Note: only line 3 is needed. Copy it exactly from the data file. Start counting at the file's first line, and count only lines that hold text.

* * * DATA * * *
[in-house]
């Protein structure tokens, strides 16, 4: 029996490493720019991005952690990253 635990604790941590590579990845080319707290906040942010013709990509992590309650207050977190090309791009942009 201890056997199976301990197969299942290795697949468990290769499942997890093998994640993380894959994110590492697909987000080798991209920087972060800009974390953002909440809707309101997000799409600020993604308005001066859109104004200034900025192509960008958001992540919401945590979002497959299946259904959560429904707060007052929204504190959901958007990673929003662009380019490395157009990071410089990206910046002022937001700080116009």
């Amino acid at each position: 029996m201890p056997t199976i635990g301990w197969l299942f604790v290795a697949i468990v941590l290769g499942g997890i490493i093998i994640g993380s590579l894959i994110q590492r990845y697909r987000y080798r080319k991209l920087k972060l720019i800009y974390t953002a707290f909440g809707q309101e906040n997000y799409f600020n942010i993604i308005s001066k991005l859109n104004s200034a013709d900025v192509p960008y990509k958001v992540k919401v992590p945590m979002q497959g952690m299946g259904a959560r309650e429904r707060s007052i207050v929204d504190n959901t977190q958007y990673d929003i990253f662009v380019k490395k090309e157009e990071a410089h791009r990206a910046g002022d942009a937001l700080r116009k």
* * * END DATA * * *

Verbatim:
């Amino acid at each position: 029996m201890p056997t199976i635990g301990w197969l299942f604790v290795a697949i468990v941590l290769g499942g997890i490493i093998i994640g993380s590579l894959i994110q590492r990845y697909r987000y080798r080319k991209l920087k972060l720019i800009y974390t953002a707290f909440g809707q309101e906040n997000y799409f600020n942010i993604i308005s001066k991005l859109n104004s200034a013709d900025v192509p960008y990509k958001v992540k919401v992590p945590m979002q497959g952690m299946g259904a959560r309650e429904r707060s007052i207050v929204d504190n959901t977190q958007y990673d929003i990253f662009v380019k490395k090309e157009e990071a410089h791009r990206a910046g002022d942009a937001l700080r116009k």